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The powerhouse singer boasts a four-octave range and can hit an impossible-sounding whistle tone without breaking a sweat, and over the years, she's used her talents to deliver bop after bop, whether in the form of a sultry R&B melody, an emotional ballad or a sparkly, upbeat tune. Basically, Ariana can do it all.
Some would argue that she has yet to be paid her due by the Recording Academy, though. With 15 Grammy nominations under her belt, Ariana's only ever won two trophies. (ICYMI, that would be Best Pop Vocal Album for 2018's Sweetener and Best Pop Duo/Group Performance for her and Lady Gaga's "Rain On Me.") And, at the April 3 show earlier this year, she walked away (yet again) without any accolades for Positions.
Now, in honor of her birthday June 26, we're here to give her some much-deserved praise by doing a deep dive into Ariana's complete discography. Which songs deserve to be played on a loop until the end of time? What are those singles that got way too much radio play? Why are certain tracks so underrated? How can anyone walk the earth without listening to that one song and crying?
These are just a few of the important questions we're answering below. Keep scrolling to see all of Ariana Grande's songs, ranked.
Disclaimer: This is strictly accounting for her albums and singles. No songs with Ariana as a featured artist (sorry, "A Little More Homework" from 13: Original Broadway Cast Recording) were considered.
92. "Popular Song" (with Mika, Yours Truly, 2013): An anti-bullying anthem with an admittedly worthwhile sentiment, "Popular Song" is far too immature a song for Yours Truly.
91. "Piano" (Yours Truly, 2013): Ariana essentially wrote a song about songwriting, and while some of the lyrics actually highlight a struggle she and many pop stars still face today—the choice to sing "about how love is a losing battle" versus "a song they can play on the radio"—"Piano" gets old fast.
90. "Jason's Song (Gave It Away)" (Dangerous Woman, 2016): What Ariana should've given away was this song. Perhaps to a garbage can.
89. "Put Your Hearts Up" (single, 2011): Ariana once called "Puts Your Hearts Up" the "worst moment of her life." Let's leave it at that.
88. "Hands On Me" (feat. A$AP Ferg, My Everything, 2014): A$AP Ferg's verse is fun, but there's nothing that really stands out about this track.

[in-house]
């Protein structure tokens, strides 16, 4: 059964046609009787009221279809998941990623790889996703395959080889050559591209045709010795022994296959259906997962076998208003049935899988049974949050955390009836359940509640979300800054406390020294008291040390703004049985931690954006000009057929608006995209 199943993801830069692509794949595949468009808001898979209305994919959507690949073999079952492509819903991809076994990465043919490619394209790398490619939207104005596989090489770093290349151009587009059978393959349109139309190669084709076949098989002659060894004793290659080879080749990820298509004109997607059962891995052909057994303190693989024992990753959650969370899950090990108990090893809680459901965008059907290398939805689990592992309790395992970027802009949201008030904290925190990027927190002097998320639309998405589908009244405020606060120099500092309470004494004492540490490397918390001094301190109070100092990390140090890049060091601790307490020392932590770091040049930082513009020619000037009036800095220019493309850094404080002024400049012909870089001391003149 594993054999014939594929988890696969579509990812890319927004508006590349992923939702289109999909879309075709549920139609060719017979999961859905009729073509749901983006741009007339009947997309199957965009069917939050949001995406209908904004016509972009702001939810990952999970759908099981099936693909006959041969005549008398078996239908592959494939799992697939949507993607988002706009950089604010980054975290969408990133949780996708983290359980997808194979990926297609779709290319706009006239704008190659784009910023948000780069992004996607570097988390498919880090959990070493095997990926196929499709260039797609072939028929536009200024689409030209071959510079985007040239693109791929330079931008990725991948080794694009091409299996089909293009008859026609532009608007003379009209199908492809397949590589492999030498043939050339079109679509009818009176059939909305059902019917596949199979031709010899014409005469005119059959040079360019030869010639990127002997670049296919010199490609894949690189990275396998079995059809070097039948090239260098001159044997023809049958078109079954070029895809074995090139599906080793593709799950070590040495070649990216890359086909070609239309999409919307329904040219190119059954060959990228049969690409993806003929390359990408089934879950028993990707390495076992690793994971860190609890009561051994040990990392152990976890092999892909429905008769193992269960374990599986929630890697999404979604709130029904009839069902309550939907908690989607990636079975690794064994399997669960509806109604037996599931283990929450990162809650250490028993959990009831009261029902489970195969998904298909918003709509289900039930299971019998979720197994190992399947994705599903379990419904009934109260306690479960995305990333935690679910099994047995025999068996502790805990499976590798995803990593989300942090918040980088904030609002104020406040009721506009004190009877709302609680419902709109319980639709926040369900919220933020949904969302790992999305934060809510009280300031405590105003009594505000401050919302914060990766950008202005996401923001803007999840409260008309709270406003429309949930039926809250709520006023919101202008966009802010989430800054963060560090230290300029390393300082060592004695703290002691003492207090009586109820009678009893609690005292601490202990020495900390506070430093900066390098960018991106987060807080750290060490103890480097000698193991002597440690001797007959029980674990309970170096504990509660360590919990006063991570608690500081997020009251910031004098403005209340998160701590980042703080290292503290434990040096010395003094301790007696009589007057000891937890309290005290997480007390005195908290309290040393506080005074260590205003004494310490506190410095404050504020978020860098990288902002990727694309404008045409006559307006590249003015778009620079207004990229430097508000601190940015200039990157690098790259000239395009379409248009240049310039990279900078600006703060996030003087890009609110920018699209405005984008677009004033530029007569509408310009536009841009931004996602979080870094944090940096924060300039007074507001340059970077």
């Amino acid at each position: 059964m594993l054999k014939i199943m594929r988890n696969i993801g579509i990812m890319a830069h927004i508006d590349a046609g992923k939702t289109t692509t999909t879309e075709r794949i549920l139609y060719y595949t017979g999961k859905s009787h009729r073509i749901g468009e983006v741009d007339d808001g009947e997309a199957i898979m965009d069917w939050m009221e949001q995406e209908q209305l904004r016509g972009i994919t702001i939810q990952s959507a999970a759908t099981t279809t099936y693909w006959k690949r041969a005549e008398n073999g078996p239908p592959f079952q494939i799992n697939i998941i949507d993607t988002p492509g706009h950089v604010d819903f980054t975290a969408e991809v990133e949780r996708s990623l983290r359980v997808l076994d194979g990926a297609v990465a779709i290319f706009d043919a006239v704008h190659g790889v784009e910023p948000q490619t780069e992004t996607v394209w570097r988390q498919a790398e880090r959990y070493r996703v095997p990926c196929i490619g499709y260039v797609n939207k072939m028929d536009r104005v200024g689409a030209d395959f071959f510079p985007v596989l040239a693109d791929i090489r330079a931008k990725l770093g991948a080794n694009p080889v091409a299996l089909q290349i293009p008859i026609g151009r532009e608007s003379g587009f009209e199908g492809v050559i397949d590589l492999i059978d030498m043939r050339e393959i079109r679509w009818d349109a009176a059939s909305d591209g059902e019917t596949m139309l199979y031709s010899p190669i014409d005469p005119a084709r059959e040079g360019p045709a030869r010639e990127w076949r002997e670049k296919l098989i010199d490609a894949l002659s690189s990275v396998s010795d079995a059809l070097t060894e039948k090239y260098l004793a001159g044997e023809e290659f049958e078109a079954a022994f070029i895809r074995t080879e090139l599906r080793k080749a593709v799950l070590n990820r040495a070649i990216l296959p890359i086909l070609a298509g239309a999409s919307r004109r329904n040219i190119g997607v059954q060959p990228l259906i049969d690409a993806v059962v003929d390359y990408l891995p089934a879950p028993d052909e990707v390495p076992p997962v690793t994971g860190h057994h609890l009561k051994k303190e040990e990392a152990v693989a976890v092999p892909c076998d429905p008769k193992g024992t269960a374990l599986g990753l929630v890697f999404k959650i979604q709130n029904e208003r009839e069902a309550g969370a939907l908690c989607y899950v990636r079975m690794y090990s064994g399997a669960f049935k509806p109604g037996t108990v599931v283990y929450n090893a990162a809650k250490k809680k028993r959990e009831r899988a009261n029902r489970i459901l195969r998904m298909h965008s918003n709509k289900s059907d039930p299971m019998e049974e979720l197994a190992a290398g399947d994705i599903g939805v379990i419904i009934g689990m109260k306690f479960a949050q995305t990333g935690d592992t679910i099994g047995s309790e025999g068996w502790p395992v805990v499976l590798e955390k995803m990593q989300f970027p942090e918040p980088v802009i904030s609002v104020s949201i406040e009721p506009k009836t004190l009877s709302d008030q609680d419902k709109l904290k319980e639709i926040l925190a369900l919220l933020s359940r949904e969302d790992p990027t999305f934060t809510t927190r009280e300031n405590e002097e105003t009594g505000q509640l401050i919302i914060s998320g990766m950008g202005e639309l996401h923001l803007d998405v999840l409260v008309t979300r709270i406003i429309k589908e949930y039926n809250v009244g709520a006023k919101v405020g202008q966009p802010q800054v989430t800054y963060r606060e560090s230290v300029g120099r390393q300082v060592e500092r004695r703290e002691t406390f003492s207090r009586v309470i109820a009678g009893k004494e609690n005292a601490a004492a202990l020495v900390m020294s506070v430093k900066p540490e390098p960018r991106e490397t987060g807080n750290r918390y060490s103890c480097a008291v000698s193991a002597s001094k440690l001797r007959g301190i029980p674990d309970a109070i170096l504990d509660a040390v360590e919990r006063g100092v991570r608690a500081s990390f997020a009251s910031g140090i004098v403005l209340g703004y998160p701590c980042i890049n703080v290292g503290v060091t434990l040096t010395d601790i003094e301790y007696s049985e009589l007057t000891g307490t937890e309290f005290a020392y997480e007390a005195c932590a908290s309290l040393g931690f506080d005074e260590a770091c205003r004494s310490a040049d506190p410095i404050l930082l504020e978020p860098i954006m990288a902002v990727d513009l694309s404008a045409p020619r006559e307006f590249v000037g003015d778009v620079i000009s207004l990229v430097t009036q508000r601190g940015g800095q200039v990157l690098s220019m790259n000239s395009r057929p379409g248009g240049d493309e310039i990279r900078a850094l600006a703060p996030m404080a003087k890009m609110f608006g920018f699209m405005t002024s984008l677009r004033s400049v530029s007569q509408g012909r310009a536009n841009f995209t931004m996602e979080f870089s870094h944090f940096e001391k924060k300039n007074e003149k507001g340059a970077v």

87. "Step On Up" (Dangerous Woman, 2016): To quote the one and only Sheree Whitfield, "I thought it was fun. I like the beat."
86. "Almost Is Never Enough" (feat. Nathan Sykes, Your Truly, 2013): I'm a sucker for a good duet, but Nathan Sykes' vocals fall flat next to Ariana's.
85. "Bad Decisions" (Dangerous Woman, 2016): "We got that hood love"? Now, Ariana...
84. "make up" (thank u, next, 2019): I'll reconsider this standing if Ariana decides to make a music video to promote r.e.m. beauty.
83. "Better Left Unsaid" (Yours Truly, 2013): The final track on Yours Truly can't decide what it wants to be, so it turns into an EDM nightmare.
82. "west side" (Positions, 2020): Songs don't have to be long to make an impression (ahem, "pete davidson"), but the two-minute "west side" is simply forgettable.
81. "someone like u - interlude" (Positions, 2020): An interlude between Positions' standard album and the deluxe version, "someone like u" does exactly what it's supposed to in bridging the gap.
80. "You Don't Know Me" (My Everything, 2014): You wouldn't necessarily know it, but the track samples three songs: The Mohawks' "The Champ", The Jungle Brothers' "Jimbrowski" and The Beastie Boys' "Slow and Low." There's a valuable depth to the lyrics—Ariana insists "the girl you see in photographs is only a part of the one I am"—but the song itself is a skip.
79. "Be My Baby" (feat. Cashmere Cat, My Everything, 2014): Dare I say this is Ariana's least exciting collaboration with Cashmere Cat? ("Quit" is the best, IMO.)
78. "I Don't Care" (Dangerous Woman, 2016): I love "I Don't Care" for its brass elements; Other than that, it's a bit of a snooze.
77. "worst behavior" (Positions, 2020): It's hard not to lump Positions' bonus tracks together when they all clock in around two minutes. They just feel like an afterthought; "worst behavior" most of all.
76. "blazed" (Sweetener, 2018): Both "blazed" and "borderline" get a bad rap. Are they forgettable compared to "God is a woman" and even the ultra-sad "better off"? Absolutely, but neither is approaching "Jason's Song (Gave It Away)" territory.
75. "six thirty" (Positions, 2020): "six thirty" is a good enough song on its own, but if you're listening to Positions all the way through, it's too similar to "west side" to warrant a listen.
74. "Only 1" (My Everything, 2014): Unpopular opinion time! "Only 1" delivers amazing vocal runs, but it's just an okay song.
73. "Sometimes" (Dangerous Woman, 2016): A nice reprieve from the mostly upbeat Dangerous Woman, "Sometimes" is a light, sweet love song.
72. "Baby I" (Yours Truly, 2013): The Mariah Carey of it all!
71. "borderline" (feat. Missy Elliott, Sweetener, 2018): It's fine! Not bad, not good—just fine.
70. "love language" (Positions, 2020): The strings are the song's strong-suit, but "love language" is an otherwise dull lead-in to the much-better "positions."
69. "Daydreamin'" (Yours Truly, 2013): A sweet teeny-bopper track made personal by the ending monologue, which is Ariana's grandparents telling the story of how they fell in love.